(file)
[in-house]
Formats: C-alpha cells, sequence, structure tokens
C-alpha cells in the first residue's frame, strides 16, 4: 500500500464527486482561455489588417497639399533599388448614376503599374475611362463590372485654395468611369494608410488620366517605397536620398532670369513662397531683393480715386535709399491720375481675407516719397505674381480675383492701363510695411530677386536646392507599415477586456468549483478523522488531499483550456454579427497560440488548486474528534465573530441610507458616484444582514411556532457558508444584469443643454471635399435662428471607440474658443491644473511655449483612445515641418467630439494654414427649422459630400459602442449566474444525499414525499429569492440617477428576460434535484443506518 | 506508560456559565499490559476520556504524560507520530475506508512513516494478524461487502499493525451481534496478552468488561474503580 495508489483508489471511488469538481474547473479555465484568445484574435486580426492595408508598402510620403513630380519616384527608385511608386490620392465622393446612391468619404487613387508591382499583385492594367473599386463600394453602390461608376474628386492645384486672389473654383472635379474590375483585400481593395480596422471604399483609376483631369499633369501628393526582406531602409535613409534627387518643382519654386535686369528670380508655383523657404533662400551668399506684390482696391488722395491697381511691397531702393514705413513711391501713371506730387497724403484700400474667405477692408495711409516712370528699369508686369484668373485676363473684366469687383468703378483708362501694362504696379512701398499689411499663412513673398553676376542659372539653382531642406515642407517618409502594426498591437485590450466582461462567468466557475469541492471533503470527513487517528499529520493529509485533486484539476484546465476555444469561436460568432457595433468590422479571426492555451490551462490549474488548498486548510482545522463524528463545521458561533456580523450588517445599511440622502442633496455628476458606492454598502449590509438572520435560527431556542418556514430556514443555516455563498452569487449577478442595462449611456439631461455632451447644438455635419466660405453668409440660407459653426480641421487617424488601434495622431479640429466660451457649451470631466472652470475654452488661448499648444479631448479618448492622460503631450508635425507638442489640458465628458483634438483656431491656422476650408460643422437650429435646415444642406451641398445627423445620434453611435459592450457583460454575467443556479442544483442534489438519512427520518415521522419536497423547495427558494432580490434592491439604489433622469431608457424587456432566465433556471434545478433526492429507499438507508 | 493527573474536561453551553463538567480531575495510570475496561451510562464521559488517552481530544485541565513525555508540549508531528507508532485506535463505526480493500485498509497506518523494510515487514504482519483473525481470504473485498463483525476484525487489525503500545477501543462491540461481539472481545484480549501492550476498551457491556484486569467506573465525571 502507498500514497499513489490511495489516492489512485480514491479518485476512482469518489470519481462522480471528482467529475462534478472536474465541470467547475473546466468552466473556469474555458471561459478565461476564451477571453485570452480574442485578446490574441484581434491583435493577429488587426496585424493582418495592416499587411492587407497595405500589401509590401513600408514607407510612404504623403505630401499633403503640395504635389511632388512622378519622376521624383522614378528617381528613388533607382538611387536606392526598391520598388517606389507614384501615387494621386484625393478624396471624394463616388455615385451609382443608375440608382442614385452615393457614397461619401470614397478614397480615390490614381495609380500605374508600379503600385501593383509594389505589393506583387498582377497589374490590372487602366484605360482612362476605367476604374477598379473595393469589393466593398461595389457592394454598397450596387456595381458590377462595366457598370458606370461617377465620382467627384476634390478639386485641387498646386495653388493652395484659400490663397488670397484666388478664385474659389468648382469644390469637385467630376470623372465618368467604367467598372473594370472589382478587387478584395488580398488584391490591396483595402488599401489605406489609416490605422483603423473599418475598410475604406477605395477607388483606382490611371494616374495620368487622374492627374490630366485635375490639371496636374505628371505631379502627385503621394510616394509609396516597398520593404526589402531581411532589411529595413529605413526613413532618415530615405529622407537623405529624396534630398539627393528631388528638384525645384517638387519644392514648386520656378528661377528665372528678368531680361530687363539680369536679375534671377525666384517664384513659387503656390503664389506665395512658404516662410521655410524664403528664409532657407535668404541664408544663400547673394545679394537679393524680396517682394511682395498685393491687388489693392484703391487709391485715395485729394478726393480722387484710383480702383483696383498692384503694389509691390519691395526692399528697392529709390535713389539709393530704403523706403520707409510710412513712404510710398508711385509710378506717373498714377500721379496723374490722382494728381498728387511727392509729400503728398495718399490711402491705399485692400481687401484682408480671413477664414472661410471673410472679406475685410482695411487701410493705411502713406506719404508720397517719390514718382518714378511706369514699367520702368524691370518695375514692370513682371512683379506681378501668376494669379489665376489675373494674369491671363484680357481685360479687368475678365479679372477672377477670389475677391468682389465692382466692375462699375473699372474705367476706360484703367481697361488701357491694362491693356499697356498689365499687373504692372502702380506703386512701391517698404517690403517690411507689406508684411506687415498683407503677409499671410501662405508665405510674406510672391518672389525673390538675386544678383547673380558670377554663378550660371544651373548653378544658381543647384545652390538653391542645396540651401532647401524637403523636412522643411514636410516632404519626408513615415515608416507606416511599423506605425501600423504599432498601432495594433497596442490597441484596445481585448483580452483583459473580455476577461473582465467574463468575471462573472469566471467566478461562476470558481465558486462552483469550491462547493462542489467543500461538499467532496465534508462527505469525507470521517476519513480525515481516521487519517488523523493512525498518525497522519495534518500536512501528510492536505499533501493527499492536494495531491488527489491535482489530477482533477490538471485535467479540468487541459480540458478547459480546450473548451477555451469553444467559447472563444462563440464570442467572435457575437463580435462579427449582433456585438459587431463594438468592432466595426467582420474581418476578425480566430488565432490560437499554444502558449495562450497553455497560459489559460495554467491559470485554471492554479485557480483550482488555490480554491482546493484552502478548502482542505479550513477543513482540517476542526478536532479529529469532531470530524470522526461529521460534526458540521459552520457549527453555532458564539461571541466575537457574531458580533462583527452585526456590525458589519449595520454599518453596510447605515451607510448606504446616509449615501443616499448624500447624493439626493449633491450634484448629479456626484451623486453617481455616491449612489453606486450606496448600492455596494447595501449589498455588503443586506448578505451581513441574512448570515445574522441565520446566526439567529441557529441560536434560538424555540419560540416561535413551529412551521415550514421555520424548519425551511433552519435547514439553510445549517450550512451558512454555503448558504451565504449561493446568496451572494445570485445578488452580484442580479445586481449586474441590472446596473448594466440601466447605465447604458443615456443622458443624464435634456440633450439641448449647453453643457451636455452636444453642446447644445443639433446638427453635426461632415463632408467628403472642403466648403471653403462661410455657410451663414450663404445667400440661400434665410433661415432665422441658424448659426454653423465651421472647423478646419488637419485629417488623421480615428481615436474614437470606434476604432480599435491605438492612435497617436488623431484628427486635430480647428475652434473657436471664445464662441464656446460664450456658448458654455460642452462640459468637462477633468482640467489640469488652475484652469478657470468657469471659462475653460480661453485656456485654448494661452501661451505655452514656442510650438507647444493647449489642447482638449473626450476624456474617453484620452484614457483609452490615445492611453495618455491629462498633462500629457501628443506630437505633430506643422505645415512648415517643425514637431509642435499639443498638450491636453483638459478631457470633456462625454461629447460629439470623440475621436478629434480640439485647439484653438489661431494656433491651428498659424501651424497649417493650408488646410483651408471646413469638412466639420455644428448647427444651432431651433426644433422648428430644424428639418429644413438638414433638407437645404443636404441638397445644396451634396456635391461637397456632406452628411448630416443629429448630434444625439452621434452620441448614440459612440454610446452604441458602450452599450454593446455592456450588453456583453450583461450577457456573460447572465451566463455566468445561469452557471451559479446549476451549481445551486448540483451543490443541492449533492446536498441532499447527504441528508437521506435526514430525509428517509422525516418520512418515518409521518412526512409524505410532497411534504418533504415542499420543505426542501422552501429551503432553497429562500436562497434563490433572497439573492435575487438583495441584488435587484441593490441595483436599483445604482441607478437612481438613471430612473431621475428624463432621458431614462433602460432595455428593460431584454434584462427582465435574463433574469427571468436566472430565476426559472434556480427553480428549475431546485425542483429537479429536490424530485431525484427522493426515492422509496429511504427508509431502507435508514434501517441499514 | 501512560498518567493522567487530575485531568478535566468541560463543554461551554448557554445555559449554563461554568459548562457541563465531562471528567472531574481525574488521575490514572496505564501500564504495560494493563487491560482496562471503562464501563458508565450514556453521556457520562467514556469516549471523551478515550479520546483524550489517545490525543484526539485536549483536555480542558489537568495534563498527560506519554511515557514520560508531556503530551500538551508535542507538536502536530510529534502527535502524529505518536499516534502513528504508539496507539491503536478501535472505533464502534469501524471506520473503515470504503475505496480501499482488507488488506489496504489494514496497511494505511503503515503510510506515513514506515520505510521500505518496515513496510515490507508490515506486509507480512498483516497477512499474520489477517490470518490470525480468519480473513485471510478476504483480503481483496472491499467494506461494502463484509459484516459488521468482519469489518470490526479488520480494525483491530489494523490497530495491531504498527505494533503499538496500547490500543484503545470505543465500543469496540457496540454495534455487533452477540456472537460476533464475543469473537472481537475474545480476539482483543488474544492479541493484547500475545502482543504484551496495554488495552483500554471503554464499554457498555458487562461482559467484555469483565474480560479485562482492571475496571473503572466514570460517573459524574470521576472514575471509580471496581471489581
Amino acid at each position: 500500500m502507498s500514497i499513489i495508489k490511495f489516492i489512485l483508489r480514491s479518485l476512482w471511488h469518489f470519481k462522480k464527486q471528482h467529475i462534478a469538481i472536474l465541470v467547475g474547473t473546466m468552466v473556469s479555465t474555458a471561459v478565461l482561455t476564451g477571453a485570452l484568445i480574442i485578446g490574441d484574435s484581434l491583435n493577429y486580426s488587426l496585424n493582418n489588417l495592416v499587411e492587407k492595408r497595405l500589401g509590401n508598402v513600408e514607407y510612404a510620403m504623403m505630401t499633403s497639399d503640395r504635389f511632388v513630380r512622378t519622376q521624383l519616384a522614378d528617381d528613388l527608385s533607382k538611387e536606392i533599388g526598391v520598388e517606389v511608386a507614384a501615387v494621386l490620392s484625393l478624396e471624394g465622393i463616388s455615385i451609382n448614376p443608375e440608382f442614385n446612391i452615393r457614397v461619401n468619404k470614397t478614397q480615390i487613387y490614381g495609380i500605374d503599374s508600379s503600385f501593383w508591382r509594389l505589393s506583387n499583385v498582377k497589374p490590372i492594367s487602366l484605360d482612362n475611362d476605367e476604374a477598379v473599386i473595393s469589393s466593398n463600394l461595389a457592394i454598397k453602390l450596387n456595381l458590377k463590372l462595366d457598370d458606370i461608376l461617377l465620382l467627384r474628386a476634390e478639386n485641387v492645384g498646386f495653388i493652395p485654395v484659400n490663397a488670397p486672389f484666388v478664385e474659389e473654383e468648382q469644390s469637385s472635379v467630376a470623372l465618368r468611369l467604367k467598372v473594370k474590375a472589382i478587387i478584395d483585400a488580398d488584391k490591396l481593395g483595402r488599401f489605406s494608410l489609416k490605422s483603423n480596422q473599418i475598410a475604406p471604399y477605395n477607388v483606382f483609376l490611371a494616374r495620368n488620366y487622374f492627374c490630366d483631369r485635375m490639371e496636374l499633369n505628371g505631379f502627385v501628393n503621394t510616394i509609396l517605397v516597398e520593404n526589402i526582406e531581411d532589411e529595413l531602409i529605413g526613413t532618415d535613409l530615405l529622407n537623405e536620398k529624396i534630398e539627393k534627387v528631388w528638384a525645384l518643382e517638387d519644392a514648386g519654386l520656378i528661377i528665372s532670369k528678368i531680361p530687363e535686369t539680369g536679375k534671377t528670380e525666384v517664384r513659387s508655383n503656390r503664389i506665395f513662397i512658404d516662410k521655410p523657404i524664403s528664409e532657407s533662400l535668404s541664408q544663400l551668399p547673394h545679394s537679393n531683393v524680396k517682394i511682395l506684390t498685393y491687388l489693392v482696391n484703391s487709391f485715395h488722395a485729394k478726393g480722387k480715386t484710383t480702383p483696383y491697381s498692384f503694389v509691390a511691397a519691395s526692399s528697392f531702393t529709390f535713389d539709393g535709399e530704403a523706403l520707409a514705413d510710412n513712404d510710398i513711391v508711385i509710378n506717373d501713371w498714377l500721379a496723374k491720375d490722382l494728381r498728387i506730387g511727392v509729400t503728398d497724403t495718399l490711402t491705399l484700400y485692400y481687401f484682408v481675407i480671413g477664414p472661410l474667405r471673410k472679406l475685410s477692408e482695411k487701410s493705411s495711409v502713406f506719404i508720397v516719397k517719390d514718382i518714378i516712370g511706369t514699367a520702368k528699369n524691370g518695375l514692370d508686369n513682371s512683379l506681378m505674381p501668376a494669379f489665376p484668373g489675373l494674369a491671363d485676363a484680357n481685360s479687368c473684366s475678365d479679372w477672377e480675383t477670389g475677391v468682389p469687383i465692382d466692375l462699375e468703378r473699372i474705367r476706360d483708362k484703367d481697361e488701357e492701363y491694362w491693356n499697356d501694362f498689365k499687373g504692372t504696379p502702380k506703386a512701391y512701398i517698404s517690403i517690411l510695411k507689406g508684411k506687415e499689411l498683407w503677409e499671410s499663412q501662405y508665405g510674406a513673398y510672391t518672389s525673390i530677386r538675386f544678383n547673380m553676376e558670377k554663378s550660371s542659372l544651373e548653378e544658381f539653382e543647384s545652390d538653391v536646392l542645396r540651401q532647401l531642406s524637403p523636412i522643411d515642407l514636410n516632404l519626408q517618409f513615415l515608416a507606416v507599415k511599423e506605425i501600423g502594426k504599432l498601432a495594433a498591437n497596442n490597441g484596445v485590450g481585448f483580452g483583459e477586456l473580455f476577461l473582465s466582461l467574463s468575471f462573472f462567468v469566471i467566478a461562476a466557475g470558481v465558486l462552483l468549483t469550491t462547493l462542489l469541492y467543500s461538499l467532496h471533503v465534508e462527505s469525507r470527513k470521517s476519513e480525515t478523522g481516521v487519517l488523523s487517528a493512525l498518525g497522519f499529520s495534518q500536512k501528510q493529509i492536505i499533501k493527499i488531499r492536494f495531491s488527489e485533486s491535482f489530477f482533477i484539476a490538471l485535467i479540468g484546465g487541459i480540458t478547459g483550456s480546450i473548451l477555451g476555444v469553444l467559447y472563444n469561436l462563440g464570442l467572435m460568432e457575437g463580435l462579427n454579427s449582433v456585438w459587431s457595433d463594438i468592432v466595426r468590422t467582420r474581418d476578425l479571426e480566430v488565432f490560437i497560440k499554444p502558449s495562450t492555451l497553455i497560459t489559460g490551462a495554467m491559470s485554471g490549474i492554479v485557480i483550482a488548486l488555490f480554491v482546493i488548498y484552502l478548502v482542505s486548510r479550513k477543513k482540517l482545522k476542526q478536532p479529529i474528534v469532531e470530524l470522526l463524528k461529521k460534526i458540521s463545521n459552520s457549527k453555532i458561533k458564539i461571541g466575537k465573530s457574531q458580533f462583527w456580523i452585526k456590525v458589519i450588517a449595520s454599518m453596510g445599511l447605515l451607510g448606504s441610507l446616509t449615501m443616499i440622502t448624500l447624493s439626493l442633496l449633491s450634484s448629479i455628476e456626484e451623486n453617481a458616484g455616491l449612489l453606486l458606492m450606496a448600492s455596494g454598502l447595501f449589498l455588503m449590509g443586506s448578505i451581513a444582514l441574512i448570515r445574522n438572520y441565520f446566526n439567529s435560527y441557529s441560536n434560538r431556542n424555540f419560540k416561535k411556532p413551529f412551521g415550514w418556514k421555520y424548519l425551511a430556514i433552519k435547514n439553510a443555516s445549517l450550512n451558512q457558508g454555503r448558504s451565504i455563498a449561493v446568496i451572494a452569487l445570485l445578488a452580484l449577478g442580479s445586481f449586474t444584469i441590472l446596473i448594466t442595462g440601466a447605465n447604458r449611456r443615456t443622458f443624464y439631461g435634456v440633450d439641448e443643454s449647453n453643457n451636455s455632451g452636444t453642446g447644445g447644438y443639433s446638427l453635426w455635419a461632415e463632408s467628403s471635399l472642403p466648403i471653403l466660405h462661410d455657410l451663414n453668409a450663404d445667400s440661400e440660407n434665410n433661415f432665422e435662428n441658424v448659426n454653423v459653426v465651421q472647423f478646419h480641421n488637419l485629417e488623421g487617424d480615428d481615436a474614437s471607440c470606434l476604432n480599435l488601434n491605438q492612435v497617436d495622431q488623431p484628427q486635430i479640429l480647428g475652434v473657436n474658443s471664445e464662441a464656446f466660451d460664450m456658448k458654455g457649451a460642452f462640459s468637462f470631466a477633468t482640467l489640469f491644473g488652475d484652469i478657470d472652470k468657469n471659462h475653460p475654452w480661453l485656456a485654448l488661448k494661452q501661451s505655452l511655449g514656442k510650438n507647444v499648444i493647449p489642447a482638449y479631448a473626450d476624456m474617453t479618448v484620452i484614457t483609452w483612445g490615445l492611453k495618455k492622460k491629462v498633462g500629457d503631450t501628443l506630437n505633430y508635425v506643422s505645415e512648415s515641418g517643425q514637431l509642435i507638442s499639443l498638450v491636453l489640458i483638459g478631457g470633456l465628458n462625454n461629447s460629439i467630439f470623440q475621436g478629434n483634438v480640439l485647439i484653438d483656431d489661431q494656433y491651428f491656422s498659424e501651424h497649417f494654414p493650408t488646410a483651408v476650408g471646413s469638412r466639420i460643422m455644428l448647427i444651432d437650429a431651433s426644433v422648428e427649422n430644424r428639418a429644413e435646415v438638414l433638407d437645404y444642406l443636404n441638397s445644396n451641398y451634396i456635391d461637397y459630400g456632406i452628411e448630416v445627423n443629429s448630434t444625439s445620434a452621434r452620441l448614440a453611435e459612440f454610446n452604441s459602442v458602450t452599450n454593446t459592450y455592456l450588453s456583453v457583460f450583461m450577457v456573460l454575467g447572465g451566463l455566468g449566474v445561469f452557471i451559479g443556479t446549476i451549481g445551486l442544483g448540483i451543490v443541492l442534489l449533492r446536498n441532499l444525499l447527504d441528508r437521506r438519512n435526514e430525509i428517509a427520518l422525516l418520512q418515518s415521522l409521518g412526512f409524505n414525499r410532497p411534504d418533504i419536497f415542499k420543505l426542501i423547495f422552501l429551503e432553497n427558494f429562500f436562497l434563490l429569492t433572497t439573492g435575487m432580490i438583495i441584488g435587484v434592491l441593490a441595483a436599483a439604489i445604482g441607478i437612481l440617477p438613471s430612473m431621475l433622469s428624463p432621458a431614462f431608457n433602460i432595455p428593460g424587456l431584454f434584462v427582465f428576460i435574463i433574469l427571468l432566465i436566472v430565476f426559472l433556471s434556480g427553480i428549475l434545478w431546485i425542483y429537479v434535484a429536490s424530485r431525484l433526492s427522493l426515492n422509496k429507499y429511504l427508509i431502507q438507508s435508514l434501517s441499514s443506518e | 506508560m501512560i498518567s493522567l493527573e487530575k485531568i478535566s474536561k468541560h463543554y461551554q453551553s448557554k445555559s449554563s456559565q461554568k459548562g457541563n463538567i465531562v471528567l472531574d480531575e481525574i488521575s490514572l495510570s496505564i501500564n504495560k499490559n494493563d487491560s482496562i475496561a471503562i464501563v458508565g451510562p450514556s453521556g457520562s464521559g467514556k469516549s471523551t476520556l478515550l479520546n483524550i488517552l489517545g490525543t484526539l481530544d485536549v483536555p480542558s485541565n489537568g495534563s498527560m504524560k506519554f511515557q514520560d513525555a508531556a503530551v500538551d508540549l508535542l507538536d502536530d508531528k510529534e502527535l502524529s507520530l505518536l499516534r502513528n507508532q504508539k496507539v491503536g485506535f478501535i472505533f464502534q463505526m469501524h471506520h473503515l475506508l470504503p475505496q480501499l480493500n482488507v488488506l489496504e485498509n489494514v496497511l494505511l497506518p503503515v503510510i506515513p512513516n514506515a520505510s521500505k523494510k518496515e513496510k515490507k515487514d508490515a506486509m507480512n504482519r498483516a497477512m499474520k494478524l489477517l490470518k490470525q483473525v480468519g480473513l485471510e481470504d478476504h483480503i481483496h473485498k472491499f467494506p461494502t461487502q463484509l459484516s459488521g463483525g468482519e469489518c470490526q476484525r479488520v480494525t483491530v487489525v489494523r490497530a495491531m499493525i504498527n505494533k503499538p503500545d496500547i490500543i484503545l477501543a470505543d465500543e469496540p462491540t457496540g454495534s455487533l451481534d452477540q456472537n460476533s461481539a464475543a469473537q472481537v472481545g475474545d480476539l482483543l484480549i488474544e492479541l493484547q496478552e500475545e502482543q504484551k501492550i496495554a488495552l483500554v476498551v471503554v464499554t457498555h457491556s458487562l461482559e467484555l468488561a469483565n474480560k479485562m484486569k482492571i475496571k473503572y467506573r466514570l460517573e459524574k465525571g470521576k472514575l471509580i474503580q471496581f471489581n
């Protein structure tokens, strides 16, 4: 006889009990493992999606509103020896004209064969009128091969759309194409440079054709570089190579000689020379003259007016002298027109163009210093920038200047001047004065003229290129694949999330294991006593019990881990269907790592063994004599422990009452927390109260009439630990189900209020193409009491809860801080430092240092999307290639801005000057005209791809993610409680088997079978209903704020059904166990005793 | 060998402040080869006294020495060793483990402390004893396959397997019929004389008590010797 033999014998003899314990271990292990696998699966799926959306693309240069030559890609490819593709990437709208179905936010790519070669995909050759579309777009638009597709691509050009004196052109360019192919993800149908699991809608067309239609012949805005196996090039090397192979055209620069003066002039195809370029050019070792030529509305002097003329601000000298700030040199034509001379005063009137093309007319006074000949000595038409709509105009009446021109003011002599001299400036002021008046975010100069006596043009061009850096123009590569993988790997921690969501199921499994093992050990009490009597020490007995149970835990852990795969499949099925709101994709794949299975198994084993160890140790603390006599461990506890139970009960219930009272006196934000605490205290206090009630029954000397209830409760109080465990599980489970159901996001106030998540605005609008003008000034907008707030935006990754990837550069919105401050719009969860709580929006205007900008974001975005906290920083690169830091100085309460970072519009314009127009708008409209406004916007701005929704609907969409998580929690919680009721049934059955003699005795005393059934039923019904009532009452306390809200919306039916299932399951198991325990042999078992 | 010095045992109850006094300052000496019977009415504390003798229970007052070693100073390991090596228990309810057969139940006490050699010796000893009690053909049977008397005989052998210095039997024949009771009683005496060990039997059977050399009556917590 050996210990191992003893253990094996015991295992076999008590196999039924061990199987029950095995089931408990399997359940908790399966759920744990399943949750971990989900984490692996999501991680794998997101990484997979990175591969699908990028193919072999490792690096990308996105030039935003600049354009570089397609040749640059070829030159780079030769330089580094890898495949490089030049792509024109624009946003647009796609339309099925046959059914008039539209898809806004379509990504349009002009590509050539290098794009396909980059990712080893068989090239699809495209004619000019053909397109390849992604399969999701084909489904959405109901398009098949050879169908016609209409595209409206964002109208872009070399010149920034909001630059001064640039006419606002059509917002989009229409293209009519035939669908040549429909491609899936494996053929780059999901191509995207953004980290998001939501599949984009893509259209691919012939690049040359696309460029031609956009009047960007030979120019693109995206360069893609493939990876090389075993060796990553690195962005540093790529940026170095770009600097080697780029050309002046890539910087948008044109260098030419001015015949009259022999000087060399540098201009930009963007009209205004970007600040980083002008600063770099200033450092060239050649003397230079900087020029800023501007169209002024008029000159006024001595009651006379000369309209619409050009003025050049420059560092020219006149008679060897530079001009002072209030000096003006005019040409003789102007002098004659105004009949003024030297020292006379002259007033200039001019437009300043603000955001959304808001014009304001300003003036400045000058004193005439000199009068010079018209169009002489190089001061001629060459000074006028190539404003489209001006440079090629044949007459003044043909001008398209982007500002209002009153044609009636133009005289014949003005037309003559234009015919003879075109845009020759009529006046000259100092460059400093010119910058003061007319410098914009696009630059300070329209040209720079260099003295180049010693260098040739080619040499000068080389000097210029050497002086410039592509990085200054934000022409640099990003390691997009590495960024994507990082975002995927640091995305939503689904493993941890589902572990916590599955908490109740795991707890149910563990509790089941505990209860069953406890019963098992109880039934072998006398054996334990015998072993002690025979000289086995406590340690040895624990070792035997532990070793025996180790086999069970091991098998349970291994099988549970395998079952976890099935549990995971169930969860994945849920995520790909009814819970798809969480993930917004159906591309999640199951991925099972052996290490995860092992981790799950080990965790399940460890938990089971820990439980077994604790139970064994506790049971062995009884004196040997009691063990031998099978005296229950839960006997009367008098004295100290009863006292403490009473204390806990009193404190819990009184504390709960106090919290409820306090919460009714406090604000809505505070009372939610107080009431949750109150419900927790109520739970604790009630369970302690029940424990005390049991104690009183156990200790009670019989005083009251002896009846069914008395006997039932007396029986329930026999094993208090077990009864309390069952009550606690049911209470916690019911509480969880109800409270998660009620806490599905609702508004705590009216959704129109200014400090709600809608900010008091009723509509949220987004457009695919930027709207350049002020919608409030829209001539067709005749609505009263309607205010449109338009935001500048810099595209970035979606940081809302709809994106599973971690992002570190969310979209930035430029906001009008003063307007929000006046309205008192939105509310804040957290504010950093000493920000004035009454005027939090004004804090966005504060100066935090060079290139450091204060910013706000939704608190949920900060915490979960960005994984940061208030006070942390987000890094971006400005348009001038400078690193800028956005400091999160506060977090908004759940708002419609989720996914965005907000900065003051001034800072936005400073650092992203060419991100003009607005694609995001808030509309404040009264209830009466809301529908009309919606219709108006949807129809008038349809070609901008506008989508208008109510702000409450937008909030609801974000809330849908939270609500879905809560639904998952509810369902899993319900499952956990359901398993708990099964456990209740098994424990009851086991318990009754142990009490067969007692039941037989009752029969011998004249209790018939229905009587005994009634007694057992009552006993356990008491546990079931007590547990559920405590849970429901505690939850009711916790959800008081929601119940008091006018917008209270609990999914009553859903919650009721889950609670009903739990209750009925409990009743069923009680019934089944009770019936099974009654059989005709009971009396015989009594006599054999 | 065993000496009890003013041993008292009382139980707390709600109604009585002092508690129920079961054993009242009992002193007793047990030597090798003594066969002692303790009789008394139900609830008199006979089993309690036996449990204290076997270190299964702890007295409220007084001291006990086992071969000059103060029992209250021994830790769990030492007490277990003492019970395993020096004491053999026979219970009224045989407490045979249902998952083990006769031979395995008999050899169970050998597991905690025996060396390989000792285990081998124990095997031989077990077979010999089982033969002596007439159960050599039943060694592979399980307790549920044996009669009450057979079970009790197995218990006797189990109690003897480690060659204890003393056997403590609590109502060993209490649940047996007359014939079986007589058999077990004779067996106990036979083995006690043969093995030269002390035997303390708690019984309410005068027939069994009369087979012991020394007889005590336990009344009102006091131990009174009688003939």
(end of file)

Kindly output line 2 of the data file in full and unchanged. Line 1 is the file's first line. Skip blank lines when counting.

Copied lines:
Formats: C-alpha cells, sequence, structure tokens